Saturday, October 1, 2011

Interfaith Journey to Israel #5

In the Path of Abraham: A Jewish, Christian, Muslim Experience of the Holy Land
September 5-11, 2011
Day 4

We began our day at the Temple Mount, the location of the famous Dome of the Rock and the Al Aqsa Mosque, holy sites in Islam.  But few of our Muslim friends were with us because they were visiting the Mosque where Christians and Jews are not longer allowed to visit.  We were standing in a circle on the beautiful grounds in the early morning sunshine, when one the guardians of the site, clanging two metal "pot covers" together, ran toward us shouting.  "No prayers here, no Jewish prayers" and kept clanging this metal pot covers together to prevent any prayers from reaching God's ears.  He started shouting directly at me.  "you Jew, no prayers" I told him quietly not to worry.  I was not praying.  Our Roman Catholic priest had been praying for peace in Jerusalem a few minutes earlier.  We all left the site.

Our bus took us all the Yad Vashem, the Jerusalem Holocaust Museum.  I have visited this museum many times but I find each experience to be unique.  Survivor, Hanna Pick, shared some of her story with us in a private room.  She had been a childhood friend of Anne Frank and the story she shared was around her friendship with Anne Frank when they were schoolgirl friends in Amsterdam, both German immigrants, escaping the Nazis in a new city.  As a fellow prisoner, she also met up with Anne Frank again in 1945 just before Anne Frank and her sister Margot died of typhus in the concentration camp.  Our whole group was profoundly affected by this experience.

Back in the bus, we drove to Gush Etzion, a settlement in the disputed territory (the West Bank) beyond the "green line".  Mayor Saul Goldstein, gave a talk about why the Jewish settlements make sense to him.  These areas that were intended to be Arab Palestine by the UN in 1947, were given by God to the Jewish tribes of Judah and Simon when the Jewish people entered the land from slavery in Egypt according to the Bible.   In fact, Jews bought back some of this land from Turkish landholders in the 20th century for purposes of Jewish settlement.  There were Arab raids on the settlements before the founding of the state of Israel and the children of the original settlers, the fathers of whom were killed in the raids, returned after the 1967 war.    Saul Goldstein and his fellow settlers has created a beautiful, green community and were determined not to leave it again for the sake of a peace deal.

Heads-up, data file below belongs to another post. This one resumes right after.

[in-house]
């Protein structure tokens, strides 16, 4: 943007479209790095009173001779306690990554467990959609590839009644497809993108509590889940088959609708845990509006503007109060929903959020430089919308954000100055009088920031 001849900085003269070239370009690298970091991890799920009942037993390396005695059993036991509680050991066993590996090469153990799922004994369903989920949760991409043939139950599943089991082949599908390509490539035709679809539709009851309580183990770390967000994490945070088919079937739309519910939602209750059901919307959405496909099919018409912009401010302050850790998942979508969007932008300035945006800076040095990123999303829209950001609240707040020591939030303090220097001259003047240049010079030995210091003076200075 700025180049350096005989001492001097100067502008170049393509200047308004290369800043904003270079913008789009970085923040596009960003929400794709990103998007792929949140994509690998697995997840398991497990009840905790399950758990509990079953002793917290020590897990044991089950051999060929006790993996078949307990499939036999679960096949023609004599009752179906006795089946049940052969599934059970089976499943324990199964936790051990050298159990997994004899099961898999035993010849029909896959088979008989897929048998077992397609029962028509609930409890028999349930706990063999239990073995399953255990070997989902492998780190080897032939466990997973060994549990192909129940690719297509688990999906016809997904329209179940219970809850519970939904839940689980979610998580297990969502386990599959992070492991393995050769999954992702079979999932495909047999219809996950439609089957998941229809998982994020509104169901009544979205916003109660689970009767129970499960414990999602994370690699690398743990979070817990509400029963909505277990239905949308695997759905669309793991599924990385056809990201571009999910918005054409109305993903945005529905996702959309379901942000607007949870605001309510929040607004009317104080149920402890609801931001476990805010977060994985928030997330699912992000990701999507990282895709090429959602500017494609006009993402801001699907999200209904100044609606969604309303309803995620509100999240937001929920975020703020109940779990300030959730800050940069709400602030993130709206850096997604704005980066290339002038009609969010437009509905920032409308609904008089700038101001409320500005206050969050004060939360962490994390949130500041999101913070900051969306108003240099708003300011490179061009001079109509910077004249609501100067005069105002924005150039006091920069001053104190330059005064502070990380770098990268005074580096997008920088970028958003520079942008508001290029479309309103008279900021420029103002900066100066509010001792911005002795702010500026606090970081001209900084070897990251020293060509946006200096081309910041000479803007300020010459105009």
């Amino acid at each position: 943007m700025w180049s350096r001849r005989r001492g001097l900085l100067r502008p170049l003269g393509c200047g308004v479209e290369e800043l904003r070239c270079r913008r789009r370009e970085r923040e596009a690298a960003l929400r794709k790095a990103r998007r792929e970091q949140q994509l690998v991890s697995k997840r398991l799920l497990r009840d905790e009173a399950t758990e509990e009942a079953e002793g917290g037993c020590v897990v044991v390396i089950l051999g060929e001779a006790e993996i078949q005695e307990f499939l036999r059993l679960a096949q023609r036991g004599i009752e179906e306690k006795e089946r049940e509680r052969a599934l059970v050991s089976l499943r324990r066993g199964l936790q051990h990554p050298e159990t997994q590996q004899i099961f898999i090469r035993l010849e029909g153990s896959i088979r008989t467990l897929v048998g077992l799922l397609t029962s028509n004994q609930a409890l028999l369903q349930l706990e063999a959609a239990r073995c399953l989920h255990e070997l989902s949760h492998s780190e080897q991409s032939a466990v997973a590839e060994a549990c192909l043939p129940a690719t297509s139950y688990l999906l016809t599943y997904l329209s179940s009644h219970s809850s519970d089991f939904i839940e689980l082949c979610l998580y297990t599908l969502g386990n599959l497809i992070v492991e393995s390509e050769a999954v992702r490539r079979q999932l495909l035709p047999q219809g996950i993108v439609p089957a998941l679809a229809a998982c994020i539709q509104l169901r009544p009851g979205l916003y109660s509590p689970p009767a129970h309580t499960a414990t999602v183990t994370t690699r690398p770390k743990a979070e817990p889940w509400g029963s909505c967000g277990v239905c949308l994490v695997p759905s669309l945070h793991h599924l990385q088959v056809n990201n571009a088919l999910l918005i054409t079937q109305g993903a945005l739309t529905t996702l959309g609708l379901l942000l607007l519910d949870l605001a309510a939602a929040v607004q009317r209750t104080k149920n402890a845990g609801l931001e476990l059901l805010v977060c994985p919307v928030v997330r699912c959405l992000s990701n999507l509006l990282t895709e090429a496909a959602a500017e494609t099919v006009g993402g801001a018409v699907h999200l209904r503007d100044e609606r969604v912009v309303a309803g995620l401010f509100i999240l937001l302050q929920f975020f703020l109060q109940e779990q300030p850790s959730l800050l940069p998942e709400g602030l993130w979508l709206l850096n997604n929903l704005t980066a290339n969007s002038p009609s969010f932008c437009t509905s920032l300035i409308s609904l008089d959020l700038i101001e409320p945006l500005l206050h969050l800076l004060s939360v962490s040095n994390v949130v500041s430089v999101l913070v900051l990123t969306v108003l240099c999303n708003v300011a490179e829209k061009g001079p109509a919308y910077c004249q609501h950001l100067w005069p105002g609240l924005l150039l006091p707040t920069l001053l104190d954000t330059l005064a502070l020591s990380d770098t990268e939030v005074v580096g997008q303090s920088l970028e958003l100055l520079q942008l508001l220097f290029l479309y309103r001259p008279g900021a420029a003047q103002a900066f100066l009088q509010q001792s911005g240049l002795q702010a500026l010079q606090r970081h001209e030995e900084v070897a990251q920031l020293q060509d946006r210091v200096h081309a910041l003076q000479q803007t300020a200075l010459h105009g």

Back in the bus, we drove to Hebron, a mostly Arab city in the disputed territory.  In Hebron, which existed from the biblical era, there is a cave, purchased by Abraham, where most of the Jewish patriarchs and matriarchs are buried according to the Bible.   Muslims also revere Abraham.  Buildings have been erected around this cave to mark the holy site.  However, after terrible battles between the Muslims and the Jews in current times, the building has been divided into a Jewish section of access and a Muslim section of access for visits.

We have seen much "marking of territory" by each religious group and even within religious groups on this visit and lots of hyperbole about who is really in charge.  It makes a mockery of holiness for everyone.

We returned to Jerusalem late but went on a tour of the archeological tunnel under the western wall.  How such huge stones were cut and laid out with biblical era technology is a mystery to me.
More about Jerusalem later.

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